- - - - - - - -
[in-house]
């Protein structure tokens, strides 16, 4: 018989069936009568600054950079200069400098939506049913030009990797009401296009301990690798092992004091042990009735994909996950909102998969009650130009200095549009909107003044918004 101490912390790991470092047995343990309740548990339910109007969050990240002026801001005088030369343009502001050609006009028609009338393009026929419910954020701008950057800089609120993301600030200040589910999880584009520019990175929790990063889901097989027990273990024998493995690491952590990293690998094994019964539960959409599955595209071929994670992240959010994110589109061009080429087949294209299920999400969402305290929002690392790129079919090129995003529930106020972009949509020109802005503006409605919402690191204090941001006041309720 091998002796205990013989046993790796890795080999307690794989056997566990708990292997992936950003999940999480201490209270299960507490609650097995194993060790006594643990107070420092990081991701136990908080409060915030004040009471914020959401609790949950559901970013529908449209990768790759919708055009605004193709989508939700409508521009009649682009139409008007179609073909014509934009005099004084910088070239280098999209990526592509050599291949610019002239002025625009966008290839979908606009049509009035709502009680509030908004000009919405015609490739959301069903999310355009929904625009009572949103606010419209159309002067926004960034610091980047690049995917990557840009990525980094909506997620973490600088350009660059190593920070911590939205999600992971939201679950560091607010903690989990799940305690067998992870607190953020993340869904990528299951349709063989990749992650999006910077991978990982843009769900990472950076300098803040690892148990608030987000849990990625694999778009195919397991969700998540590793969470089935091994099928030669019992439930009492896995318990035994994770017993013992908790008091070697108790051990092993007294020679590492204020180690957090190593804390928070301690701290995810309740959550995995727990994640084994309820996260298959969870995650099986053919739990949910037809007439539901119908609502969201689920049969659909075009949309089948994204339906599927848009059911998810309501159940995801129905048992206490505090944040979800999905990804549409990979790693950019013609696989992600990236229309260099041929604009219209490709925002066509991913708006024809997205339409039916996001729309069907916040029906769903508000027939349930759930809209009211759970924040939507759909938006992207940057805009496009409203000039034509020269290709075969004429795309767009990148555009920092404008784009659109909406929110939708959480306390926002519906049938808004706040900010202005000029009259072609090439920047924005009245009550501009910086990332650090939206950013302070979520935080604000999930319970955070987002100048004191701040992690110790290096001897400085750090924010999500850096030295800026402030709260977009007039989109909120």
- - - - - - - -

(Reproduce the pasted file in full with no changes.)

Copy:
[in-house]
């Protein structure tokens, strides 16, 4: 018989069936009568600054950079200069400098939506049913030009990797009401296009301990690798092992004091042990009735994909996950909102998969009650130009200095549009909107003044918004 101490912390790991470092047995343990309740548990339910109007969050990240002026801001005088030369343009502001050609006009028609009338393009026929419910954020701008950057800089609120993301600030200040589910999880584009520019990175929790990063889901097989027990273990024998493995690491952590990293690998094994019964539960959409599955595209071929994670992240959010994110589109061009080429087949294209299920999400969402305290929002690392790129079919090129995003529930106020972009949509020109802005503006409605919402690191204090941001006041309720 091998002796205990013989046993790796890795080999307690794989056997566990708990292997992936950003999940999480201490209270299960507490609650097995194993060790006594643990107070420092990081991701136990908080409060915030004040009471914020959401609790949950559901970013529908449209990768790759919708055009605004193709989508939700409508521009009649682009139409008007179609073909014509934009005099004084910088070239280098999209990526592509050599291949610019002239002025625009966008290839979908606009049509009035709502009680509030908004000009919405015609490739959301069903999310355009929904625009009572949103606010419209159309002067926004960034610091980047690049995917990557840009990525980094909506997620973490600088350009660059190593920070911590939205999600992971939201679950560091607010903690989990799940305690067998992870607190953020993340869904990528299951349709063989990749992650999006910077991978990982843009769900990472950076300098803040690892148990608030987000849990990625694999778009195919397991969700998540590793969470089935091994099928030669019992439930009492896995318990035994994770017993013992908790008091070697108790051990092993007294020679590492204020180690957090190593804390928070301690701290995810309740959550995995727990994640084994309820996260298959969870995650099986053919739990949910037809007439539901119908609502969201689920049969659909075009949309089948994204339906599927848009059911998810309501159940995801129905048992206490505090944040979800999905990804549409990979790693950019013609696989992600990236229309260099041929604009219209490709925002066509991913708006024809997205339409039916996001729309069907916040029906769903508000027939349930759930809209009211759970924040939507759909938006992207940057805009496009409203000039034509020269290709075969004429795309767009990148555009920092404008784009659109909406929110939708959480306390926002519906049938808004706040900010202005000029009259072609090439920047924005009245009550501009910086990332650090939206950013302070979520935080604000999930319970955070987002100048004191701040992690110790290096001897400085750090924010999500850096030295800026402030709260977009007039989109909120």